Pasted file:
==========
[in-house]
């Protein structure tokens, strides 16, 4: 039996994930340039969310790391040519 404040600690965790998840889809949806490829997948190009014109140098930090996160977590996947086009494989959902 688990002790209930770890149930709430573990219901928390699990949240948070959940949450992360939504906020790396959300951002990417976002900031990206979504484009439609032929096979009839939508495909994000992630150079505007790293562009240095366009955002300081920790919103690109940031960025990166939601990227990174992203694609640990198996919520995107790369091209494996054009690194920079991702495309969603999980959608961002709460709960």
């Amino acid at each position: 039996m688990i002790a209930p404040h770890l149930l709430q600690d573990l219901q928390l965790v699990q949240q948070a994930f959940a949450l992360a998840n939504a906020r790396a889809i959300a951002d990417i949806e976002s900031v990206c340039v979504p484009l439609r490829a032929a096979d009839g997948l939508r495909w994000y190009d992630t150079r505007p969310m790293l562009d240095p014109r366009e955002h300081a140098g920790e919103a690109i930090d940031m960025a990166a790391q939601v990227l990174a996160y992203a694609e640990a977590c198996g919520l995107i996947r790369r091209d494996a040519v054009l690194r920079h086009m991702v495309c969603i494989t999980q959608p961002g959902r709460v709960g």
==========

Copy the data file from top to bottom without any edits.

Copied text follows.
[in-house]
């Protein structure tokens, strides 16, 4: 039996994930340039969310790391040519 404040600690965790998840889809949806490829997948190009014109140098930090996160977590996947086009494989959902 688990002790209930770890149930709430573990219901928390699990949240948070959940949450992360939504906020790396959300951002990417976002900031990206979504484009439609032929096979009839939508495909994000992630150079505007790293562009240095366009955002300081920790919103690109940031960025990166939601990227990174992203694609640990198996919520995107790369091209494996054009690194920079991702495309969603999980959608961002709460709960």
């Amino acid at each position: 039996m688990i002790a209930p404040h770890l149930l709430q600690d573990l219901q928390l965790v699990q949240q948070a994930f959940a949450l992360a998840n939504a906020r790396a889809i959300a951002d990417i949806e976002s900031v990206c340039v979504p484009l439609r490829a032929a096979d009839g997948l939508r495909w994000y190009d992630t150079r505007p969310m790293l562009d240095p014109r366009e955002h300081a140098g920790e919103a690109i930090d940031m960025a990166a790391q939601v990227l990174a996160y992203a694609e640990a977590c198996g919520l995107i996947r790369r091209d494996a040519v054009l690194r920079h086009m991702v495309c969603i494989t999980q959608p961002g959902r709460v709960g």